This weekend's task yielded several nice results. I can now produce puffy sleeved dresses, socks, boots, ribbons and gothic lolita dresses. Hooray. However, the most important development was how to get better results on wearing down the thick black construction paper without creating severe defect prone wear from crumpling and folding. The old method involved crumpling carefully, unfolding, then rolling it along a thin bamboo stick to weaken it further. The success rate was around 80%, with not so desirable wear lines showing up as a result. It did produce soft paper that worked well for frequently folded aspects like shoulder and elbow parts of clothing but with a high rate of failure.
The newer method skips the crumpling and goes straight to the rolling. It takes 4-5 passes with the bamboo stick, with the occasional alternating direction to wear down the fibers in all directions. You get a nice, semi-weakened paper that can easily be worn further for more flexible applications or left alone for more decorative, static elements. I fold over the weakened paper and use my fingers to rub the area near the fold against itself to get it to become softer. Still not desirable, but it saves me from having to crumple a large pointy sheet.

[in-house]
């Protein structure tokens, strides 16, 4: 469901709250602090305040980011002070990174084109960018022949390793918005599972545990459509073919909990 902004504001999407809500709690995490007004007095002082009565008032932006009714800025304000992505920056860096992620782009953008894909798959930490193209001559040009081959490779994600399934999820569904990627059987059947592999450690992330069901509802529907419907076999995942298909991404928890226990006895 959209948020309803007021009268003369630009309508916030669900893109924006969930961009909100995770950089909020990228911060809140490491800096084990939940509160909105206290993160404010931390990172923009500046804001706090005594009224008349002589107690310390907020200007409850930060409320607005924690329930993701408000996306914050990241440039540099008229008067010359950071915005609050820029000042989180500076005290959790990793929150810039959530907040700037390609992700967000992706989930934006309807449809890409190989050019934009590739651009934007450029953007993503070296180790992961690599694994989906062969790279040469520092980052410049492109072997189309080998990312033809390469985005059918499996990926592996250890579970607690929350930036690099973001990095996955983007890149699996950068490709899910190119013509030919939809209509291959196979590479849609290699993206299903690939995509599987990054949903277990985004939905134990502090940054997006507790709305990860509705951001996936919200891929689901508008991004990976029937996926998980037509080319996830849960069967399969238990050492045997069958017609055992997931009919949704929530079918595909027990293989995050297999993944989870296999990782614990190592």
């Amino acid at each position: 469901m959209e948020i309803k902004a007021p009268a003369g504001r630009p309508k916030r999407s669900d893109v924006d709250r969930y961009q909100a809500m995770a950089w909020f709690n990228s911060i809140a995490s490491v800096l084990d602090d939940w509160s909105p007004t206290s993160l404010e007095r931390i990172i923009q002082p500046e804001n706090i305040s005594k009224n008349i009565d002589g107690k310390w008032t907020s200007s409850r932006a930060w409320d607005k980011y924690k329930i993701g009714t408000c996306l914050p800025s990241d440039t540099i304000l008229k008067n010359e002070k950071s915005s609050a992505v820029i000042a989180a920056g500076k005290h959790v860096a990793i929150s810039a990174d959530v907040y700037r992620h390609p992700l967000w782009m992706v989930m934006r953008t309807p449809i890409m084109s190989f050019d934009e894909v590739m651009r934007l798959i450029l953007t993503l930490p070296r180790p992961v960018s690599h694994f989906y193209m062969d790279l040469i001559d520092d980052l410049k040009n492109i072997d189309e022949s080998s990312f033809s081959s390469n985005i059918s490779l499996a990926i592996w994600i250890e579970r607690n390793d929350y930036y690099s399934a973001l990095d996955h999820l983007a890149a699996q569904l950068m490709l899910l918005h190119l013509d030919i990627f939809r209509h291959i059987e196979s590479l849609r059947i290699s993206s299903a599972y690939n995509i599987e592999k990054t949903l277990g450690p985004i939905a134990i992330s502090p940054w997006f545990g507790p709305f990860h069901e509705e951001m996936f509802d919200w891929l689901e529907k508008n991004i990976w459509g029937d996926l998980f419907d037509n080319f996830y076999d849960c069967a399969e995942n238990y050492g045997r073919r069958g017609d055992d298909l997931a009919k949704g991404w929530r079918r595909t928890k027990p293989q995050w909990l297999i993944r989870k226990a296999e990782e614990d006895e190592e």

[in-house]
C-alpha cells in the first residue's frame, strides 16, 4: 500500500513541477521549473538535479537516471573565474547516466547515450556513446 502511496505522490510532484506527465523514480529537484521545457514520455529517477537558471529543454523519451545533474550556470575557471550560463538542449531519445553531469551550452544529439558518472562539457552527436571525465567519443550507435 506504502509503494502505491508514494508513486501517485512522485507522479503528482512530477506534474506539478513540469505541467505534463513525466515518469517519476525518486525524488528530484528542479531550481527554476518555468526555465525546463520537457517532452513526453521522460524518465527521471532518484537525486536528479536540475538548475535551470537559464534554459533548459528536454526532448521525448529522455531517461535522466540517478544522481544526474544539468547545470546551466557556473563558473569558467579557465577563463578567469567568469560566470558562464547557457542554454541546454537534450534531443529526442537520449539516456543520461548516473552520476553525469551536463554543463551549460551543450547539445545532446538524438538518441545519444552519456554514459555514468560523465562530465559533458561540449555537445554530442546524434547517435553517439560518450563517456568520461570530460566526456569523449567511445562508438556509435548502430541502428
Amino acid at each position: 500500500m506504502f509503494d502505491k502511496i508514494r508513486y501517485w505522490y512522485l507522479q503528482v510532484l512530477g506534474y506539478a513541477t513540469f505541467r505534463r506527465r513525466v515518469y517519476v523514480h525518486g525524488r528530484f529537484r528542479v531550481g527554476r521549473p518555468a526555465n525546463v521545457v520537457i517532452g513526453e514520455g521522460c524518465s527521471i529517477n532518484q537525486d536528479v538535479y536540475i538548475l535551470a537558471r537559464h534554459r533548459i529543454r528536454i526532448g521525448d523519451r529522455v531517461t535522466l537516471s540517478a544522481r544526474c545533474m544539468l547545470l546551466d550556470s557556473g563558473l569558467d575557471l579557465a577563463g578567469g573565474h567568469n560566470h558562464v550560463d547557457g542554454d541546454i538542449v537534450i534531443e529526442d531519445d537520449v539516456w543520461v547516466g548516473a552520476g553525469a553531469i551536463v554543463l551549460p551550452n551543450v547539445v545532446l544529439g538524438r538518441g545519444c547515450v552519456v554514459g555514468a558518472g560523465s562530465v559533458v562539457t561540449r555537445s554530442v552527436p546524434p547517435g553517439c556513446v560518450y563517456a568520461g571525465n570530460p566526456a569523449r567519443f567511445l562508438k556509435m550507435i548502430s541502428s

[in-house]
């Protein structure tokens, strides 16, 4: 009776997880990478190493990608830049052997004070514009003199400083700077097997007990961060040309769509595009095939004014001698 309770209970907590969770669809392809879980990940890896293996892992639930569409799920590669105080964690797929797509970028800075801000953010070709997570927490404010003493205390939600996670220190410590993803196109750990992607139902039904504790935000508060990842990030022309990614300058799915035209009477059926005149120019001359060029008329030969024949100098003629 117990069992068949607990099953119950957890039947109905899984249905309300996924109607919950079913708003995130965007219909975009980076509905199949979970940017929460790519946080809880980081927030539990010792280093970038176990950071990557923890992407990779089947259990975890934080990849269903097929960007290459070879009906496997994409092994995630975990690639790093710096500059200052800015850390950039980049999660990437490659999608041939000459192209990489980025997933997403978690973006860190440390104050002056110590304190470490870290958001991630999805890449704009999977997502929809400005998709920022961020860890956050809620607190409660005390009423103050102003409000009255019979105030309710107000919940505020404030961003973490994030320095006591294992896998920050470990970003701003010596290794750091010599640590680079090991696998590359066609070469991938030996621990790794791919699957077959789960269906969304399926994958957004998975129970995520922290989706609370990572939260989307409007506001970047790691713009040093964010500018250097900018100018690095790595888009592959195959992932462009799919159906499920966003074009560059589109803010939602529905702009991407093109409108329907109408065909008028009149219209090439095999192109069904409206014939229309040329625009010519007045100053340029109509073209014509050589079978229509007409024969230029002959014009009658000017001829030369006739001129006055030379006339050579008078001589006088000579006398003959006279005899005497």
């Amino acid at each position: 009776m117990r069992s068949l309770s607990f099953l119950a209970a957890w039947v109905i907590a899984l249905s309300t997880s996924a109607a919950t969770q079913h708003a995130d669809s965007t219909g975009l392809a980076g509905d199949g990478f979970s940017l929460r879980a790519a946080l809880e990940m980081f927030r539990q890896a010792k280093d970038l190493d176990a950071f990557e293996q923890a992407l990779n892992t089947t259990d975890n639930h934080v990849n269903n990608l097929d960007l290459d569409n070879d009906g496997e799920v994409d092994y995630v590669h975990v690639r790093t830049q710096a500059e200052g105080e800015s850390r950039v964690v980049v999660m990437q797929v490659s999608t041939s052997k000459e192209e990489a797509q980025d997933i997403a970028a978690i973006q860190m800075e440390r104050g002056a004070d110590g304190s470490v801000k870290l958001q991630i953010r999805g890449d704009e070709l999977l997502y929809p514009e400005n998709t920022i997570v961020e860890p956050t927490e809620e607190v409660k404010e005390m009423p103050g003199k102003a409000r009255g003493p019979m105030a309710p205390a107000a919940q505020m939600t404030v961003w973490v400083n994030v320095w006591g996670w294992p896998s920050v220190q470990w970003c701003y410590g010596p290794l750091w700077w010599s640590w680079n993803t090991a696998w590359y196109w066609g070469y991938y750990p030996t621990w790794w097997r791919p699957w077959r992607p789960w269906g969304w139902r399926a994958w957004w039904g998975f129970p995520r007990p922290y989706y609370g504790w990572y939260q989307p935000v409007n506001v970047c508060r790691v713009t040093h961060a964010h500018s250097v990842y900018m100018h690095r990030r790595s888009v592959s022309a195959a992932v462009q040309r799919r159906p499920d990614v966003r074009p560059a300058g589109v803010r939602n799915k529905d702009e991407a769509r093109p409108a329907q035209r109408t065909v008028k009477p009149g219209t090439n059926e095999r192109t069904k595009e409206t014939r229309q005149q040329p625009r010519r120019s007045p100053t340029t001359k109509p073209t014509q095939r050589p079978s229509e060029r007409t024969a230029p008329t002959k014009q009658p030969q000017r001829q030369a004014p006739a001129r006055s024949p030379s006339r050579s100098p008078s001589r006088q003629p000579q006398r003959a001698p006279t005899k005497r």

The large bottom flaps are done with the newer method, leaving a smoother appearance. The top used the old method, and some wrinkled parts are visible. The boots are also done with the older crumpled paper method, but can certainly be done with the newer one.
Dress isn't too stiff that it's unposeable. Still needs some work to get it to allow the full range of movement the doll's joints have.
The reference model used to construct the dress. One of the more difficult Mizuirogakuen models. Provided enough information from constructing it to adapt to the dress.
"I'm bigger than you are!"
There's not a lot of interesting poses you can have with a dress like this, and I figured a gun wouldn't fit too well. (Variety or lack thereof was needed for this set, I figured)